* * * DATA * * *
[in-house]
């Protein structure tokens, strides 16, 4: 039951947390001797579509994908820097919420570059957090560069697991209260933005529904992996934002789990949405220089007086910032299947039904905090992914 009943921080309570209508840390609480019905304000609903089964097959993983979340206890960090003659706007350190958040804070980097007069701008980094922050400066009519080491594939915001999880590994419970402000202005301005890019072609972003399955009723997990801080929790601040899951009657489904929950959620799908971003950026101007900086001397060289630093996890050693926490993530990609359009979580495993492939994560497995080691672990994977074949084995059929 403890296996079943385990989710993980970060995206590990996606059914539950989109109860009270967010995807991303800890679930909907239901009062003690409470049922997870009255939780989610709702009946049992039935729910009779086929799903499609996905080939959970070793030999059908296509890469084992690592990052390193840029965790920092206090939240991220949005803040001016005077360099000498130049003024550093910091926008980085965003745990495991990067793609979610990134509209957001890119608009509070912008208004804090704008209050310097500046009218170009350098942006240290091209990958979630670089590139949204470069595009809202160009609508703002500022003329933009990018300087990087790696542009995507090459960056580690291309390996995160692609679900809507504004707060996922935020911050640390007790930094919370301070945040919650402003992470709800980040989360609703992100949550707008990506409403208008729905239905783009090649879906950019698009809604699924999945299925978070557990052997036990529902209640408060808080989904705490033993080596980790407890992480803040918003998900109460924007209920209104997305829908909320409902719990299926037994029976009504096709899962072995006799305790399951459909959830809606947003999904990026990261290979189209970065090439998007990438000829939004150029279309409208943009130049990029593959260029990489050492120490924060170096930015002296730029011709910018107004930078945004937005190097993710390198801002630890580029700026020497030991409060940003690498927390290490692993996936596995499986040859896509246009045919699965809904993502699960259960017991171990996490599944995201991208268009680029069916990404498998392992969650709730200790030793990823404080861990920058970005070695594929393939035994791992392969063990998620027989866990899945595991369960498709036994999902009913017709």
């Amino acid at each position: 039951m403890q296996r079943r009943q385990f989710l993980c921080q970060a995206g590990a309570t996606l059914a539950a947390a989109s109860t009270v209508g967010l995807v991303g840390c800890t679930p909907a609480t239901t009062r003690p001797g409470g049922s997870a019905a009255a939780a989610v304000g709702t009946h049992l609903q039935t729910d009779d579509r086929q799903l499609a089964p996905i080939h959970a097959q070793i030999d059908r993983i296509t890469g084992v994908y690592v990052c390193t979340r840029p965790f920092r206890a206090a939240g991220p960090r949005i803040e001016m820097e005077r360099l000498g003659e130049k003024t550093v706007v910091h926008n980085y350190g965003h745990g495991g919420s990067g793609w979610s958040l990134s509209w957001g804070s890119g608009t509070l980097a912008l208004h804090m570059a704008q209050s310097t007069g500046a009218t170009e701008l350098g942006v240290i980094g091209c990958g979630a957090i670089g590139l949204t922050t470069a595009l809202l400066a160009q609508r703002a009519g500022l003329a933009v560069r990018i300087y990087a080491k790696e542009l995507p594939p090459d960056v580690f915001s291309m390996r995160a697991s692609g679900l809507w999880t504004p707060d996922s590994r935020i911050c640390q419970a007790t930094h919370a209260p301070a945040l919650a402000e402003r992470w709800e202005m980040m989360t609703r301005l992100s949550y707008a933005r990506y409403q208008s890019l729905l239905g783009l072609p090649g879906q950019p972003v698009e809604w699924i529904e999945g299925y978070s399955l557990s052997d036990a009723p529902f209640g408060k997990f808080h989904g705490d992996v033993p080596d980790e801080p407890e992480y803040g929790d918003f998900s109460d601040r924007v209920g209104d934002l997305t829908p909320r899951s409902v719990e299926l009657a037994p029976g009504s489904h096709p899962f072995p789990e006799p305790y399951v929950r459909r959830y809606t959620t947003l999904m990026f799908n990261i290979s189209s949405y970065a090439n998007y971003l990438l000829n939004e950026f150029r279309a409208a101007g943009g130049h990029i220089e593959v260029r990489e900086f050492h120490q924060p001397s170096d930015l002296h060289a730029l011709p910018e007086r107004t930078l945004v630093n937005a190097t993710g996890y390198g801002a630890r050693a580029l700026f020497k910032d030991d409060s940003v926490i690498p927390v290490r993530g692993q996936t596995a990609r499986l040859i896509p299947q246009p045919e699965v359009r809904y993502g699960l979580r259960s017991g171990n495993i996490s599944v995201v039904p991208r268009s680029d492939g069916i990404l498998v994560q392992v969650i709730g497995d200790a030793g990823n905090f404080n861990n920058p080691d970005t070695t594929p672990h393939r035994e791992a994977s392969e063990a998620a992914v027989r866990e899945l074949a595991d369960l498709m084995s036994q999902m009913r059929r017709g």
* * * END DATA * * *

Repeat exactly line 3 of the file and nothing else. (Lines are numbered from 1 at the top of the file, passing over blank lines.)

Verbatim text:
């Amino acid at each position: 039951m403890q296996r079943r009943q385990f989710l993980c921080q970060a995206g590990a309570t996606l059914a539950a947390a989109s109860t009270v209508g967010l995807v991303g840390c800890t679930p909907a609480t239901t009062r003690p001797g409470g049922s997870a019905a009255a939780a989610v304000g709702t009946h049992l609903q039935t729910d009779d579509r086929q799903l499609a089964p996905i080939h959970a097959q070793i030999d059908r993983i296509t890469g084992v994908y690592v990052c390193t979340r840029p965790f920092r206890a206090a939240g991220p960090r949005i803040e001016m820097e005077r360099l000498g003659e130049k003024t550093v706007v910091h926008n980085y350190g965003h745990g495991g919420s990067g793609w979610s958040l990134s509209w957001g804070s890119g608009t509070l980097a912008l208004h804090m570059a704008q209050s310097t007069g500046a009218t170009e701008l350098g942006v240290i980094g091209c990958g979630a957090i670089g590139l949204t922050t470069a595009l809202l400066a160009q609508r703002a009519g500022l003329a933009v560069r990018i300087y990087a080491k790696e542009l995507p594939p090459d960056v580690f915001s291309m390996r995160a697991s692609g679900l809507w999880t504004p707060d996922s590994r935020i911050c640390q419970a007790t930094h919370a209260p301070a945040l919650a402000e402003r992470w709800e202005m980040m989360t609703r301005l992100s949550y707008a933005r990506y409403q208008s890019l729905l239905g783009l072609p090649g879906q950019p972003v698009e809604w699924i529904e999945g299925y978070s399955l557990s052997d036990a009723p529902f209640g408060k997990f808080h989904g705490d992996v033993p080596d980790e801080p407890e992480y803040g929790d918003f998900s109460d601040r924007v209920g209104d934002l997305t829908p909320r899951s409902v719990e299926l009657a037994p029976g009504s489904h096709p899962f072995p789990e006799p305790y399951v929950r459909r959830y809606t959620t947003l999904m990026f799908n990261i290979s189209s949405y970065a090439n998007y971003l990438l000829n939004e950026f150029r279309a409208a101007g943009g130049h990029i220089e593959v260029r990489e900086f050492h120490q924060p001397s170096d930015l002296h060289a730029l011709p910018e007086r107004t930078l945004v630093n937005a190097t993710g996890y390198g801002a630890r050693a580029l700026f020497k910032d030991d409060s940003v926490i690498p927390v290490r993530g692993q996936t596995a990609r499986l040859i896509p299947q246009p045919e699965v359009r809904y993502g699960l979580r259960s017991g171990n495993i996490s599944v995201v039904p991208r268009s680029d492939g069916i990404l498998v994560q392992v969650i709730g497995d200790a030793g990823n905090f404080n861990n920058p080691d970005t070695t594929p672990h393939r035994e791992a994977s392969e063990a998620a992914v027989r866990e899945l074949a595991d369960l498709m084995s036994q999902m009913r059929r017709g």